Interesting thoughts. Definitely agree that morality comes from people, and specifically their interactions with each other. Although I would additionally clarify that in my case I consider morality (as opposed to a simple action decided by personal gain or benefit) comes from the interaction between sentients where one or more can act on another based on knowledge not only of their own state but the state of that other. This is because I consider any sentient to have some nonzero moral value to me, but am not sure if I would consider all of them persons. I am comfortable thinking of an ape or a dolphin as a person, but I think I do not give a mouse the same status. Nevertheless, I would feel some amount of moral wrongness involved in causing unnecessary pain to the mouse, since I believe such creatures to be sentient and therefore capable of suffering.
I'm not sure how the rest of my morality compares to yours, though. I don't think there is any one morality, or indeed that moral facts exist at all. Now, this does not mean that I subscribe to multiple moralities, especially those whose actions and consequences directly contradict each other. I simply believe that if one of my highest goals is the protection of sapient life, and someone else's highest goal is the destruction of it, I cannot necessarily expect that I can ever show them, with any facts about the world, that their morality is wrong. I could only say that it was a fact about the world that their morality is in direct contradiction with mine.
Now I don't believe that anything I've said above about morality (which was mostly metaethics anyway) precludes my existence or anyone else's existence as a moral actor. In fact, all people, by their capability to make decisions based on their knowledge of the present state of others, and their ability to extrapolate that state into the future based on their actions, are automatically moral actors in my view of things. I just don't necessarily think they always act in accordance with their own morals or have morals mutually compatible with my morals.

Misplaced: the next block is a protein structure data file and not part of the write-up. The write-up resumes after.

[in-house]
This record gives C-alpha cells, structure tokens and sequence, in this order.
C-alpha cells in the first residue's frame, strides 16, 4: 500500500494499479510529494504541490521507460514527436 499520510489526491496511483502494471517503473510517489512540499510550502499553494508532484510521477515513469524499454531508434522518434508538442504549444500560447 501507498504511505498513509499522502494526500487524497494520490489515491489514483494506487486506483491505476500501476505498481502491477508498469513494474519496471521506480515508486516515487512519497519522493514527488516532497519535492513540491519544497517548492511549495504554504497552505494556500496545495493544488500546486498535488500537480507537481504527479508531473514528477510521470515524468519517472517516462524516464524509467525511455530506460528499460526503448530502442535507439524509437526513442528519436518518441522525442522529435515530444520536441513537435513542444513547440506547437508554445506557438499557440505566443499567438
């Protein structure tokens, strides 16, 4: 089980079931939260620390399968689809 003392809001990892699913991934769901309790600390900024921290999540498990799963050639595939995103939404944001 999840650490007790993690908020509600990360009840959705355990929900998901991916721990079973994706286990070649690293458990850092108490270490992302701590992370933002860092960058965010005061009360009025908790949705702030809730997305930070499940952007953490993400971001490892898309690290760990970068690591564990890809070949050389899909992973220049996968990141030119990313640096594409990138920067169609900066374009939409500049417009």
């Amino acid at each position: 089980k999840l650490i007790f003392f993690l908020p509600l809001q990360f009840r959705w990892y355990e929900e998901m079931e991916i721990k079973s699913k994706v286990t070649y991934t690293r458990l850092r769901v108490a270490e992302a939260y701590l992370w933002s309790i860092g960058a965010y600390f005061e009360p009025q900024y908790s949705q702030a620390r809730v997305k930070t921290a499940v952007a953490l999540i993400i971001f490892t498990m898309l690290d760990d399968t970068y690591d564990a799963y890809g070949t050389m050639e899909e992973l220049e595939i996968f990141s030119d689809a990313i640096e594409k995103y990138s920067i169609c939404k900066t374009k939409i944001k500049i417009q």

Nevertheless, I think that facts are very useful in discussing morality, because sometimes people are not actually in disagreement with each other's highest moral goals--they simply have a disagreement about facts and if that can be resolved, they can agree on a mutually compatible course of action.
Are you afraid of people who agree with you because you worry some will chime in with badly supported arguments? I imagine there are few things people enjoy less than seeing someone making a bad argument with the same conclusion as theirs, regardless of the quality of their own argument. Of course, I could be misinterpreting your statement here. Obviously, you could point out that their argument is flawed.
If they are making the same argument as you, though, and the only difference is how they make it, then you cannot say their argument is flawed (since from your perspective it is not and their attitude is not relevant to the truth value of the argument). In that case you just have to accept that you won't necessarily like everyone who holds the same position as you.
Are you worried that people may not be willing to discuss the issue at all if they feel too strongly about it? That does happen, but I think it is to be expected. Everyone has strong emotions sometimes, and one way a person might choose to deal with that is not to engage someone. That doesn't mean that everyone will do that, and it doesn't mean that the information on opposing viewpoints you are looking for can't be obtained through other means. So I think it's best not to worry about that.
I guess I'm not entirely sure what it is about strong opinions that troubles you, regardless of whether people would be expected to have them about a particular argument or not. The amount of emotion felt or expressed in an argument is not indicative of its quality. Only the logic contained therein is, and that is the only part that needs to be addressed if trying to understand other people's points of view. Perhaps I have addressed your concern above? You can let me know if I haven't, though.
It's also been said that ancient humans were more intelligent than modern ones. In fact, both the argument for human intelligence and the wolf-dog argument have put forward the idea that being domesticated lowers intelligence (in the case of humans, it can be said we domesticated ourselves). I don't really think this is a simple hypothesis to investigate at all given the complexity of investigating intelligence.
News Article on Human Intelligence--News article discussing this hypothesis.
Gerald Crabtree--This is the researcher I've seen quoted a lot lately on the idea that ancient humans were more intelligent than modern ones. From the article above, and looking at his published work, it sounds like this is just a hypothesis he wants to test, rather than something that he has thoroughly investigated.
News Article on Dog-Wolf intelligence--This news article has some discussion of an experiment trying to determine differences between wolf-dog intelligence.
I think there isn't really a problem with people discussing 'political' subjects, because the problem isn't politics. Really, anything that involves 'philosophy' and the word 'should' can be a potential problem, even if this is only implicit in the conversation. If you don't want to feel angry or to have people angry at you, the solution is simple--only talk to people you already agree with.